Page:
“How long has it been going on?” Orla asked.
“About four years.”
Orla shook her head from side to side and cursed under her breath. Their food arrived but Orla ignored hers. Pushing her plate away, she refilled her wineglass while Flaherty tucked into his steak. Glass in hand, she bit her lip and stared for a long time at a framed Monet print on the opposite wall.
“Any advice?” she asked shifting her gaze back to Flaherty.
“You could have brought this to the attention of your own company auditors. If you had, they’d be obliged to come clean to the Central Bank. So, since you brought me in instead of them, I suspect you want to, let’s say, keep your options open.”
“You’re right. I want to keep a lid on it until I figure out a plan.”
“Well, I’m not qualified to give you advice, then. You were always your own woman, Orla.”
Orla noticed Cloutier hovering. She grabbed her plate and handed it to him.
“Madame didn’t like her food?”
“Sorry Jean-Claude. I wasn’t hungry. Could I get some coffee?”
Cloutier nodded and cleared away Flaherty’s plate.
“How are you going to ensure Sullivan doesn’t blab?” he asked.
“He wants to work again, doesn’t he?”
“I guess so.”
“So it’s in his own interest to keep quiet. And what he did was illegal, anyway. So I’m not expecting it to appear on his Twitter feed.”
“What about Louise?”
“I’m working on her. She’s been badgering me about coming clean. But I think I can convince her. This would blow up in all our faces if it became public. And she knows it. My bigger concern is how I’m going to fill the gap.”
“So you’re just going to plug the hole? Find a hundred million?”
“That’s one option. And right now I can’t think of a better one. But I’ll sleep on it and maybe I’ll come up with something.”
Their coffee arrived and Orla quizzed Flaherty about the ins and outs of the fraud. Her expression was sombre, her mouth a thin line, her brow furrowed. Flaherty rattled on but at the back of Orla’s mind she knew she was asking the wrong questions. Rather than understanding how she got into the mess, she needed to figure out how to get out of it.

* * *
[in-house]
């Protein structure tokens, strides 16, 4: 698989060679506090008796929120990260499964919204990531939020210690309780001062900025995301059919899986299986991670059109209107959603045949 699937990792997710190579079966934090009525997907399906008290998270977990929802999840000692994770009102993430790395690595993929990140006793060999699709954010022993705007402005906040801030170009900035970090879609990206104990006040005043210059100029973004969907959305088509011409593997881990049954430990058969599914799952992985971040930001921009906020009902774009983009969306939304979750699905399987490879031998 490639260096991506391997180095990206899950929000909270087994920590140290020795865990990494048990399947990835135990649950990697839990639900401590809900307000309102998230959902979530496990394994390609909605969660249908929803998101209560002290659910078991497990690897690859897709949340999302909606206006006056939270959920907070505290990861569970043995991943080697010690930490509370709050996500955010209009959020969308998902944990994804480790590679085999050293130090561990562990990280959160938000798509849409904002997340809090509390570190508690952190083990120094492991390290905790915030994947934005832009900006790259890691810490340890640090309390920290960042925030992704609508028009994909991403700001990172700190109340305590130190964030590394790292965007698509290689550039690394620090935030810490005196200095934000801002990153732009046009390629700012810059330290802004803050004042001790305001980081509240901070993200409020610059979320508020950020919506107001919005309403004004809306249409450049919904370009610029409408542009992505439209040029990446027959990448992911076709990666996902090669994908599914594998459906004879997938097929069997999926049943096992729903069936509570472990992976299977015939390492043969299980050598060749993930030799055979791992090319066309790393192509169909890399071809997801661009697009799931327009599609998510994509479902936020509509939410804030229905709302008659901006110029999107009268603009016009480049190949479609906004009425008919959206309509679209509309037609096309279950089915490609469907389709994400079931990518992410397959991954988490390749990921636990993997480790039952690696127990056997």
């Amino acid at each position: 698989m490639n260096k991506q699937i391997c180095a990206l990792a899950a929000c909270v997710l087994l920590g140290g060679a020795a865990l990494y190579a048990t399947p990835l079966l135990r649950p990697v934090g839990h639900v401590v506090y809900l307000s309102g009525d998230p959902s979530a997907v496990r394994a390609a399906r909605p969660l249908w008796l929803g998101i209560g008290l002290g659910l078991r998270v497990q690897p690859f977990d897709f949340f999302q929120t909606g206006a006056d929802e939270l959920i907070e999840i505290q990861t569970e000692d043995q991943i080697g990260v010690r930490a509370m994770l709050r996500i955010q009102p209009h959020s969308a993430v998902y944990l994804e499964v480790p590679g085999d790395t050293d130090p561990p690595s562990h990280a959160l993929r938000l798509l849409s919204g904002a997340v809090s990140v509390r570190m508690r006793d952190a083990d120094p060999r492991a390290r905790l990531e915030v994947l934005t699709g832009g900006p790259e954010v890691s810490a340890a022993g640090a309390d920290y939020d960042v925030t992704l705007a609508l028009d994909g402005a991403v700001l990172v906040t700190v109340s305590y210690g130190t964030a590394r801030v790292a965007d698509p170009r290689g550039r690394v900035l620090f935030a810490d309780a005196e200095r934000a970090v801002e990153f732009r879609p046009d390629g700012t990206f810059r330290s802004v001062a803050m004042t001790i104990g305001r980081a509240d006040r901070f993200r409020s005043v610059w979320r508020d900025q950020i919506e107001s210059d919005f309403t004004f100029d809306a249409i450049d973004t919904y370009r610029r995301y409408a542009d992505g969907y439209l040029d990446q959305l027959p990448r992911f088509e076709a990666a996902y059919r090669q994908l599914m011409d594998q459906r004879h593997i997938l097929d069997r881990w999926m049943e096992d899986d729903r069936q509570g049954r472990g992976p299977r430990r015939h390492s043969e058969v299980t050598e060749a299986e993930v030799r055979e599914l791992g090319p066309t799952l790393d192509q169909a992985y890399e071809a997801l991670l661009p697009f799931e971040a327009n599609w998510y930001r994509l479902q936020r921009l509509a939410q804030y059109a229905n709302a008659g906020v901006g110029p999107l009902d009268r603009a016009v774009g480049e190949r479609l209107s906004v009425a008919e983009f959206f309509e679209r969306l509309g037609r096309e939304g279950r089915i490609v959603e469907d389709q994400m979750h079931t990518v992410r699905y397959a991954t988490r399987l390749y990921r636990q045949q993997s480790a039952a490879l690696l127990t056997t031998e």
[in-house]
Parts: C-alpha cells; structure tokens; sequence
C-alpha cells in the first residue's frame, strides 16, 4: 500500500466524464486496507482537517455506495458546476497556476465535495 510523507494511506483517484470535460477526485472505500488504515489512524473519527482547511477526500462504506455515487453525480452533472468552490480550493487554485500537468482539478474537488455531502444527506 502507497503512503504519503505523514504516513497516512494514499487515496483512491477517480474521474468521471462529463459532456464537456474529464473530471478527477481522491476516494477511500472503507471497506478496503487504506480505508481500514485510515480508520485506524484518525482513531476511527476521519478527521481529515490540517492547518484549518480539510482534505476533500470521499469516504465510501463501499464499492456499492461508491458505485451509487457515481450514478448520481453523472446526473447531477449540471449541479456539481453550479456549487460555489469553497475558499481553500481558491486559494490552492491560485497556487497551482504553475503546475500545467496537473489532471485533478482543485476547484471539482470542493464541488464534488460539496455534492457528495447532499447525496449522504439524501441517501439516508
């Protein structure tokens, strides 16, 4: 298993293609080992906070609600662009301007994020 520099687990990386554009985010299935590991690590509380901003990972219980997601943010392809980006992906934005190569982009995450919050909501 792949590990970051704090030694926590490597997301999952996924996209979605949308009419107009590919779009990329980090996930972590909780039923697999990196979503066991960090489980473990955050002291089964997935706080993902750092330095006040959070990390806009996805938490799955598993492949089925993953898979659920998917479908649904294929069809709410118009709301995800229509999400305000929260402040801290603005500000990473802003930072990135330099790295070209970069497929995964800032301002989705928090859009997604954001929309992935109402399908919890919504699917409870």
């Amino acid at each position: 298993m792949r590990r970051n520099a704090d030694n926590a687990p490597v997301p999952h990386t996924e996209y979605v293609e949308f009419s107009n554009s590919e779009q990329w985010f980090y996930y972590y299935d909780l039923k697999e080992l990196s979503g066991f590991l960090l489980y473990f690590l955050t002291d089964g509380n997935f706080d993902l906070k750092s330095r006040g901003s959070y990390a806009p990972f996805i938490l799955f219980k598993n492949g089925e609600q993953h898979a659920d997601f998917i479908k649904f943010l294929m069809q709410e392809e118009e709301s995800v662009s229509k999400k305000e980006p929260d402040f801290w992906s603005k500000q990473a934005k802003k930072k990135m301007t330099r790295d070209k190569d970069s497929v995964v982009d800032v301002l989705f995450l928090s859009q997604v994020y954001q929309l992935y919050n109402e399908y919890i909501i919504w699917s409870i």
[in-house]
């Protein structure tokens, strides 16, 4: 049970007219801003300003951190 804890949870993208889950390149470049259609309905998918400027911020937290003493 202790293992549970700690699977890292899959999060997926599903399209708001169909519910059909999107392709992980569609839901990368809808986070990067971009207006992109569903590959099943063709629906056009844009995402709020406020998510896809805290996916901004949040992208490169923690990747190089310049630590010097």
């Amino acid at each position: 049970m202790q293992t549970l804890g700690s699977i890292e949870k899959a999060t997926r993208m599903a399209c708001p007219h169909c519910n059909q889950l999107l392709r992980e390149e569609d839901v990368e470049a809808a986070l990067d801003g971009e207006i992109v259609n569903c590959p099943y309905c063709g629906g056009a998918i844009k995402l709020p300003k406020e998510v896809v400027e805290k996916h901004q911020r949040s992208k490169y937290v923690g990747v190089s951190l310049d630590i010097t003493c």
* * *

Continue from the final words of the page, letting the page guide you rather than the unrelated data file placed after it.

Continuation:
She fidgeted with the cheap engagement ring on her left hand, winding it around her finger, first one way then the other. It was at total odds with the rest of her ensemble. With the exception of the ring, Orla’s taste was extravagant, from her clothes to her makeup to her jewellery. Embellishing her left wrist was a platinum bracelet that had, on its own, cost a hundred times what the engagement ring had cost.
The chances are followers of the site enjoyed reading that opening. It’s well-written technically, sets up the story quite nicely and puts us straight into the action with what is presumably a fairly important meeting whose ramifications will reverberate through the beginning chapters. It asks the reader or, rather better, suggests the reader to ask, some important questions. What is the fraud, what are the consequences of that fraud going to be, and, crucially, why doesn’t Orla want to go to the authorities? All of these are great boxes to tick, which is why I’m going to give it a silver star. On one level, it works pretty well. However, if this author were my editing client, while I’d be happy to have them as a client with such a good grasp of the basics, I’d be telling them that they could improve on their story, and really give themselves a chance to raise it out of the “pretty good” to the “excellent”. What do I mean?